24 Aug 2018
Sexism Sells? 10 Sexist marketing campaigns that were actually real
Sexism and objectification have always been used in advertising and marketing under the justification that “sex sells”. It cannot be denied that sex sells, but sexism does seem to be becoming incredibly less marketable by the year.
In fact, in 2017 some of the world’s largest companies and advertising agencies alike announced that they would work in harmony to help to banish gender stereotypes from their advertising.
Campaigns like Always’ “Like a Girl” acted as a catalyst for the movement, given the amount of positive feedback received for it, much to the surprise of sexist advertisers. More recently, Always have been working to #EndPeriodPoverty with their new marketing campaigns, rather than shaming women for their menstrual cycle.
Phrasee goes back into the past and to take a look at some of the most sexist adverts which actually existed. And what’s more, some of them were never banned! Some more recent than you may think.
Marsh & Parsons, 2017
As recent as 2017, we see this monstrosity thanks to Marsh & Parsons. Commuters were confronted by a poster comparing a younger woman to a “modern house extension”, stood next to an older man. Matching people and property is a pretty unfortunate tagline here, as it suggests the woman is the property. We are having flashbacks to the 17th Century!
2. Warner’s, 1970s
A body shaming campaign released by Warner in the 1970s. This is a classic case of reducing a woman’s worth to her physical appearance, and then playing on feminine insecurities about their bodies to seal the sale of whatever product is being sold, in this case, Lingerie.
3. Alcoa Aluminum, 1950s
Perhaps one of the most famous sexist adverts of all time goes to the “you mean a woman can open it?” campaign from Alcoa Aluminum. This particular ad plays on the common belief in the 50s that women were both physically and intellectually inferior to men. Patronising language and imagery towards women was a running theme in advertising at the time.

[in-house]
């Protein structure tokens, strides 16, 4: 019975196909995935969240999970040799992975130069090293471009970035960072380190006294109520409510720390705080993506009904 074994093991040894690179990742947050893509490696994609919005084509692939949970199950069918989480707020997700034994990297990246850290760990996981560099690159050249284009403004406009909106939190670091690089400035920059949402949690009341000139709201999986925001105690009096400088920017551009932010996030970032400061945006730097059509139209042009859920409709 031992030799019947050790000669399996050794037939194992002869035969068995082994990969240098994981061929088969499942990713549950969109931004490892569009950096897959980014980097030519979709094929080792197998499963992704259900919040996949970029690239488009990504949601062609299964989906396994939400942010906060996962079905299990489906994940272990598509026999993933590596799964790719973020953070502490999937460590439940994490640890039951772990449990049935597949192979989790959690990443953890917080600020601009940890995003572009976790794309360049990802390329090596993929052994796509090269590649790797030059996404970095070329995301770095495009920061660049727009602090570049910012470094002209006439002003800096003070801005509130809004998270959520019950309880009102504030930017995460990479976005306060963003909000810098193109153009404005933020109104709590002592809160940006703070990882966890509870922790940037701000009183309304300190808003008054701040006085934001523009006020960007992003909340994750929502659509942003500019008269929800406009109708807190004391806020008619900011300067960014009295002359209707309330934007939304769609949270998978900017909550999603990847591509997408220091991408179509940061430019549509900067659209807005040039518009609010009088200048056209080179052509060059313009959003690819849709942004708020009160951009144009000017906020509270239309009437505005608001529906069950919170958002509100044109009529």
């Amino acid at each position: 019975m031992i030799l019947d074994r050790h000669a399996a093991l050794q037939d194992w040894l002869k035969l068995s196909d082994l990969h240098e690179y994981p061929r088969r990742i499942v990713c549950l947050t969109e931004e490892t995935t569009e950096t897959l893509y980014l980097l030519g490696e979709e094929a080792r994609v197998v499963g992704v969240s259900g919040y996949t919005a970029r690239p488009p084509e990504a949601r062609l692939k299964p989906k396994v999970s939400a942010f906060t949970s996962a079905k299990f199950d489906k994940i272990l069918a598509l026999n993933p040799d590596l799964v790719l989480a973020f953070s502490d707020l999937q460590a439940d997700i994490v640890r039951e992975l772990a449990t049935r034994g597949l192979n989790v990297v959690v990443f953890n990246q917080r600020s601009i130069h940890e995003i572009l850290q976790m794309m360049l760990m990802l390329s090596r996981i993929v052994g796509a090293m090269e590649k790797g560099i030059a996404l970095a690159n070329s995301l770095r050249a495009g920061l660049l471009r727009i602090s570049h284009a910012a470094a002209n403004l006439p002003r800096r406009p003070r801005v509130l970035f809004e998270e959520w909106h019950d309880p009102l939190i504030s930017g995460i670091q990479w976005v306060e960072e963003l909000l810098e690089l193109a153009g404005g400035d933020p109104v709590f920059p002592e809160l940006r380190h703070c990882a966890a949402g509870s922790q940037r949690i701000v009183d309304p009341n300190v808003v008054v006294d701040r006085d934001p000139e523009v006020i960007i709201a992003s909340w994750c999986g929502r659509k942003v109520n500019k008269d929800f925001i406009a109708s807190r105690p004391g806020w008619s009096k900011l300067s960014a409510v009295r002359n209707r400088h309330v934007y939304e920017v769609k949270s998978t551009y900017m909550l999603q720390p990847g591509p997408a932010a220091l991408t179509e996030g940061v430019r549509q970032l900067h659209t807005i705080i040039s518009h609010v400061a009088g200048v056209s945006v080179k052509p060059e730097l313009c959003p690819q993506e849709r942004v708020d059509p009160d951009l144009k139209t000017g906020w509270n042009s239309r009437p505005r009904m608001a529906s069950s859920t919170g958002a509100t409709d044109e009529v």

4. Ironized Yeast, 1970s
Again, another body shaming campaign aiming to help girls get the guy. Yes girls, if the guy you like won’t look at you now because of your appearance, it is definitely worth changing your body to finally bag him -- NOT. If men “can’t stand the sight of you”, kick them to the curb like Ke$ha would.
5. Lucky Tiger, 1950s
Why just mildly objectify, when you can turn women into literal objects for your advertising campaign? Lucky Tiger does a great job at displaying one of the worst cases of this in the history of advertising -- and that is not a compliment.
6. Pepsi, 1970s
Recently, Pepsi came under fire for their problematic audio-visual advert featuring Kendall Jenner which appeared to be making light of the Black Lives Matter movement.
Clearly, when looking at this ad, we can see problematic advertising is not that new for Pepsi. Overt sexualisation and body shaming working in conjunction to sell Diet Pepsi to the people of the 1970s, the perfect recipe for sexist advertising?!
7. Esso, 1970s
A classic example of an advertising campaign which only features a woman as a sexual object to draw the audience in. Considering she does not fit in contextually when trying to sell batteries, it is fairly obvious how demeaning this is.
8. G.E.C, 1960s
Starting them early with the gender roles, G.E.C cookers depicts a woman with her daughter in the kitchen. It is not clear if the tagline “Clever you!” is directed at the child, the woman or both, but that is the point. Knowing the political climate of the 1960s, we are pretty sure it is meant for both.
9. Kenwood Chef, 1950s
Kenwood successfully adding to the 1950s trend of reducing women to their role as submissive wives, because that’s all women aspire to be right? A wife’s job is to cook for their husband and that is it -- look how happy she is about it as well! #RealtionshipGoals
10. Belvedere Vodka, 2012
This is a pretty unforgivable marketing move made by Belvedere Vodka, which trivialised sexual assault for an in-very-poor-taste “pun”. Yes, they really used a demeaning, triggering and despicable advert in the bid to sell alcohol. This received such backlash that it was, in fact, taken down within an hour of release. Nevertheless, it shouldn’t have been allowed -- no one is really sure how this was seen as a clever marketing for a product aimed at both men AND women?